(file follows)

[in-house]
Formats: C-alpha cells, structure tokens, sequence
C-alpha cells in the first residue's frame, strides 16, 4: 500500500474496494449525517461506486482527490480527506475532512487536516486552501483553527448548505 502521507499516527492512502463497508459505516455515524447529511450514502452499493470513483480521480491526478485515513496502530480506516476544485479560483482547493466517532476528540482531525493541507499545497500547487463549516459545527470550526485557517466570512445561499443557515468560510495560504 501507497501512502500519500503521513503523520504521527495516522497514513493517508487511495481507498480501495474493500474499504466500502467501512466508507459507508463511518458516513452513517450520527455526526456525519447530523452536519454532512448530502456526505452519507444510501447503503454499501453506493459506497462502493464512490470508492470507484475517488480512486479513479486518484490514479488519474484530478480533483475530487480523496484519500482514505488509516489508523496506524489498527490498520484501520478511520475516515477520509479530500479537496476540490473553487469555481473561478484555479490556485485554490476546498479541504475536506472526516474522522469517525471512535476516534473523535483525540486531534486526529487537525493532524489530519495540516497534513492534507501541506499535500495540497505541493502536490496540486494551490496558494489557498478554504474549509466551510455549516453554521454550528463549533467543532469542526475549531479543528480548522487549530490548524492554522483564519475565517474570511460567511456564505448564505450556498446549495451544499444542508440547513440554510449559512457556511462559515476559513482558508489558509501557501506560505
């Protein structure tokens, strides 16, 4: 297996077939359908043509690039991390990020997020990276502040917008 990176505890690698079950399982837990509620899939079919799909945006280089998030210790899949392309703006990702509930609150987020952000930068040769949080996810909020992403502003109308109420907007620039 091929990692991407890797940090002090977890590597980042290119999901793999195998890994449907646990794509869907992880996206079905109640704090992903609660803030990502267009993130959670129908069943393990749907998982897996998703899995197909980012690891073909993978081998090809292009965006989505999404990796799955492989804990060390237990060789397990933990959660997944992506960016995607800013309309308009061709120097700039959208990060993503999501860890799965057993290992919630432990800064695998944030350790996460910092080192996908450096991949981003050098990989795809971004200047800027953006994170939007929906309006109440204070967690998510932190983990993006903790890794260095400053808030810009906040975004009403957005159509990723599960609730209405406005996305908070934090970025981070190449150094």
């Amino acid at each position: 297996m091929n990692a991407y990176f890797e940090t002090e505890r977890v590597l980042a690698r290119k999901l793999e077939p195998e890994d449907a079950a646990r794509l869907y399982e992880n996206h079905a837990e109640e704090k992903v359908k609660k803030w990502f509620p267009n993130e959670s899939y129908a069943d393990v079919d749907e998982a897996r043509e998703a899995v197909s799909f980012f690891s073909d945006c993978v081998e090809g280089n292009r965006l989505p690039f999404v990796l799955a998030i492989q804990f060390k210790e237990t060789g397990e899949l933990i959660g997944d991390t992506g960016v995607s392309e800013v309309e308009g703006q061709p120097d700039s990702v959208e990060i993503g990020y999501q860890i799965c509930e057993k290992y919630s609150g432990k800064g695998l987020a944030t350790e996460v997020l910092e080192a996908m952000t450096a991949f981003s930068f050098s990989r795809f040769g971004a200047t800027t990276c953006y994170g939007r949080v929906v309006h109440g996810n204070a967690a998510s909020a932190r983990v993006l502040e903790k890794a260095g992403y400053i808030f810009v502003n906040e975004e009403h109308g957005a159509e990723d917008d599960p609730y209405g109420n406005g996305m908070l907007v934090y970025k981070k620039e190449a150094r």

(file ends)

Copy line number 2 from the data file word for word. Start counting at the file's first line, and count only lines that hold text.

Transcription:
Formats: C-alpha cells, structure tokens, sequence